small birds

zebra finch

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P1190974I am on a road trip through four of Australia’s seven states, I’ve travelled 2,800 kms from my home on the New South Wales north coast to the middle of South Australia. Currently house-sitting in Cooper Pedy, the Opal capital of the world. It’s a desert region and not a lot happening in the landscape but these Zebra Finches, small seed eating birds, seem to be thriving. This is a male, identified by the chestnut ear-patch. They are a tiny 10cm, like the Southern Whiteface in the previous post and the Double-barred Finch

the english robin

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p1180605I went to the UK last October on a trip associated with family ancestry , as a birder I couldn’t help but zoom in on any birds in my domain. This quintessentially English little bird was spotted flitting in an autumn garden, part of the grounds of the Dunvegan Castle on the Isle of Skye, a stepping off place for one line of my family who immigrated from there to Australia back in the day. Robins are tiny birds around 14 cm and its red-breast is a familiar sight in gardens and woodlands throughout Britain and Ireland. This one performed a little welcome dance in a splash of sun as I entered through the Castle walls, retreading the path of my forefathers. A sweet moment in time.

Chinese ‘sparrow’

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P1160338This little fellow and his/her flock were one of the few wild birds I saw when visiting China last month. In size and colour they were very similar to the sparrows in Australia and were just as flighty.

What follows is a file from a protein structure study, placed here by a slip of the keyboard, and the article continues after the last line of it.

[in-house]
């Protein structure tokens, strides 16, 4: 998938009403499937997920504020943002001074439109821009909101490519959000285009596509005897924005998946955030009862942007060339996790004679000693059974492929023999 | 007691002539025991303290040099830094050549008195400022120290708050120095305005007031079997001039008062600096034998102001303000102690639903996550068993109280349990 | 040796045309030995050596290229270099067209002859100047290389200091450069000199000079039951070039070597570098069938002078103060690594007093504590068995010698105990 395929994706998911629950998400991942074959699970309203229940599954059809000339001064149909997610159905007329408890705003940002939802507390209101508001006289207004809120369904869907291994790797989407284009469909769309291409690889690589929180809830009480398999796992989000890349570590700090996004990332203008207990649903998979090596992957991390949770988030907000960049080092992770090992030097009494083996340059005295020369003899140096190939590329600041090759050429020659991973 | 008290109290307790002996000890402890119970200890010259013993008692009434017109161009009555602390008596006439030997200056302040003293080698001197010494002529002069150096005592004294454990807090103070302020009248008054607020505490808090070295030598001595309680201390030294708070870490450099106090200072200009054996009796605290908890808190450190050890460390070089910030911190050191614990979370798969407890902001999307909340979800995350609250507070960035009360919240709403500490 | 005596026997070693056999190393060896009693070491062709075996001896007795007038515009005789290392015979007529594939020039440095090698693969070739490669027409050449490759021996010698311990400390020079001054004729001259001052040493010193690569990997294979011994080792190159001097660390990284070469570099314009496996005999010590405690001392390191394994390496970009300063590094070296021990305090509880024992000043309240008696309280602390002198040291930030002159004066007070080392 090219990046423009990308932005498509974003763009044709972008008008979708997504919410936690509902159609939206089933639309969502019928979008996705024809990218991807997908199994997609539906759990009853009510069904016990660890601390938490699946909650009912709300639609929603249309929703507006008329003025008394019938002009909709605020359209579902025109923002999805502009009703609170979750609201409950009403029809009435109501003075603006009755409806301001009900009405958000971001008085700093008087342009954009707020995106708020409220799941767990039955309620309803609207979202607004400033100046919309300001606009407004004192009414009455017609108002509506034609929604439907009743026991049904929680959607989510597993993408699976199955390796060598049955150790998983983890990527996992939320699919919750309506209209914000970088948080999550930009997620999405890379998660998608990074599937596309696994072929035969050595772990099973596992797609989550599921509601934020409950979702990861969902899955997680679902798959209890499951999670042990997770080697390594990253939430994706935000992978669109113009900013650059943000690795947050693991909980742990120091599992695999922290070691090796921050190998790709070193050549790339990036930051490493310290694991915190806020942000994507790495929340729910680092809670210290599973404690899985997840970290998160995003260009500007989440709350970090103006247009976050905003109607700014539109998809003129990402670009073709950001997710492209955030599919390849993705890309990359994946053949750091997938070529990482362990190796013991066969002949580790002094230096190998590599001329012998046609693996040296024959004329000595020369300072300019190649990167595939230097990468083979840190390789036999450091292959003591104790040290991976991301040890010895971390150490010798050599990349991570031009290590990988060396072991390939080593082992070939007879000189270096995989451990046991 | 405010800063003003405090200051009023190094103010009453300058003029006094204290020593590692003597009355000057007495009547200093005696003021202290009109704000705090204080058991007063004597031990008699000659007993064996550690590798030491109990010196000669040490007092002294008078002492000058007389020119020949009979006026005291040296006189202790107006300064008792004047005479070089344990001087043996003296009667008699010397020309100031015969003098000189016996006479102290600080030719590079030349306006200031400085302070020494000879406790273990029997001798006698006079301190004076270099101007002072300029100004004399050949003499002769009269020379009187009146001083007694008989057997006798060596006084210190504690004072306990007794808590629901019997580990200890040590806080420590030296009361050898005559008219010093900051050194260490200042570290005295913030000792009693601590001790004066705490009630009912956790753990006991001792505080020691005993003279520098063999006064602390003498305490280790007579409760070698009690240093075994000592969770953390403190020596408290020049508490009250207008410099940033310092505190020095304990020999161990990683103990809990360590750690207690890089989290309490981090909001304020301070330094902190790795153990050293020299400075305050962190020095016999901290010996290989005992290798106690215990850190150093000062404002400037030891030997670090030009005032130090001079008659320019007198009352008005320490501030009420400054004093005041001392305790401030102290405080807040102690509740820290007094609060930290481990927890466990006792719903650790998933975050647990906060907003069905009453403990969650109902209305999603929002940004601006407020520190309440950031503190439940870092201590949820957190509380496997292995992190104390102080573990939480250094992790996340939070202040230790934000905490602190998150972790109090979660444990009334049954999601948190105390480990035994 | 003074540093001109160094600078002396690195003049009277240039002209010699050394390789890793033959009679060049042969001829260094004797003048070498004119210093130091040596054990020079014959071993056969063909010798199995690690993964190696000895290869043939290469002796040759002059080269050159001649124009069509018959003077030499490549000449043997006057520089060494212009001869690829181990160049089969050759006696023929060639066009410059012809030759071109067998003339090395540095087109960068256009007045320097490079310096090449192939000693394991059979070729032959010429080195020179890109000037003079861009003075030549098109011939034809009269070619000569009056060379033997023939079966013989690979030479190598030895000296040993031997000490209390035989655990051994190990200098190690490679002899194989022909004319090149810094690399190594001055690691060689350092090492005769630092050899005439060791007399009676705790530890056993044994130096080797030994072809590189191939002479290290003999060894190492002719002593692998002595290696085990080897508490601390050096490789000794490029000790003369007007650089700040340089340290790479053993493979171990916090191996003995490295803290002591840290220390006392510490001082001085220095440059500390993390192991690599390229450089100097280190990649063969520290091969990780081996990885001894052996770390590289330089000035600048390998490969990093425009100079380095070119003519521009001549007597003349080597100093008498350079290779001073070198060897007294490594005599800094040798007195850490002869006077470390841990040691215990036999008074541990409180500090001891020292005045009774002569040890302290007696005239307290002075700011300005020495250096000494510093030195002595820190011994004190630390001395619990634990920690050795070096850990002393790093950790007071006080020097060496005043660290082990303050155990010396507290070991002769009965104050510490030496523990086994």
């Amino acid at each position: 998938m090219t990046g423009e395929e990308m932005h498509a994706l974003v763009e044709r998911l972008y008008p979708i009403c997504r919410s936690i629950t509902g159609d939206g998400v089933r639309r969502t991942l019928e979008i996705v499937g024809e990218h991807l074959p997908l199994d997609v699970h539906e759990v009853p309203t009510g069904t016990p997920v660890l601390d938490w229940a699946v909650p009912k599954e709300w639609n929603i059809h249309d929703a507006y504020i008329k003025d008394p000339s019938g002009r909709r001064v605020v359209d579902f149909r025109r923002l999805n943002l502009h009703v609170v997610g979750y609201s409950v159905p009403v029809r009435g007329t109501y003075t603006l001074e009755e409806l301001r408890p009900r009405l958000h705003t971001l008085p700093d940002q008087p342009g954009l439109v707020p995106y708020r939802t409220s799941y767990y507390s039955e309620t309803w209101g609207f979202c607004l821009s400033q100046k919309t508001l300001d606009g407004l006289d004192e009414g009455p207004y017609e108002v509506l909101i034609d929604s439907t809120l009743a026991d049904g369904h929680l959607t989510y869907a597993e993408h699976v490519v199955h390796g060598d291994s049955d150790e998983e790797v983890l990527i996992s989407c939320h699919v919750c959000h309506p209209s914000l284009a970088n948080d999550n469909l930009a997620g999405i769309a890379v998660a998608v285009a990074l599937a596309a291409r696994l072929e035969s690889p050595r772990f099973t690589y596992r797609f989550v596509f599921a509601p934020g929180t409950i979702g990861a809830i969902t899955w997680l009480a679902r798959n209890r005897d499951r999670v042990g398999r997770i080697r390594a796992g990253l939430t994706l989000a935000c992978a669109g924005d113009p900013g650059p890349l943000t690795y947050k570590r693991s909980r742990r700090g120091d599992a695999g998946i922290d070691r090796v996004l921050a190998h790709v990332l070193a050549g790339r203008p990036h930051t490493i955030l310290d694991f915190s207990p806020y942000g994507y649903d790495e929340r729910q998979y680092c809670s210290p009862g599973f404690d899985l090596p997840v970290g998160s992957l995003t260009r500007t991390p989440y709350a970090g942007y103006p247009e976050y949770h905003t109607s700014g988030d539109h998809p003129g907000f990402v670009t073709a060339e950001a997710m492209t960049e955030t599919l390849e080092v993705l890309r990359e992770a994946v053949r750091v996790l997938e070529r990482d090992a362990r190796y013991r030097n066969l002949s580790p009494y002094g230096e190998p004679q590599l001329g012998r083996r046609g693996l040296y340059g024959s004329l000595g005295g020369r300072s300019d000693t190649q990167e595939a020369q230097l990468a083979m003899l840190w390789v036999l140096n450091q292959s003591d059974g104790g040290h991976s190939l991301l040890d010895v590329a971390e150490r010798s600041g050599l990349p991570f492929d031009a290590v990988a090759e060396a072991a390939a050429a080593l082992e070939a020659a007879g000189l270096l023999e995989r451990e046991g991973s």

underbelly of a mannikin

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This capture shows the yellowish rump and chestnut breast of the Chestnut-breasted Mannikin. They have a strong relationship with grasslands as they mostly feed on seeding grass and make a nest that resembles a large globe of flattened grass in long grass where they lay 5-6 white eggs.

silvereye

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Silvereyes are part of a group of birds called White-eyes (for obvious reasons). White-eyes are small yellow-green birds with short pointed bills, brush-tipped tongues like honeyeaters and a ring of white feathers around each eye. This variety is only 12 cm and is the south-eastern form. They are found in forests, woodlands and heaths and have a lovely warbling giggle. When nesting they make a compact cup made of grass, plant-down and hair bound together with cobwebs, in which they lay 2-4 pale blue eggs … sounds like they are residents of fairyland.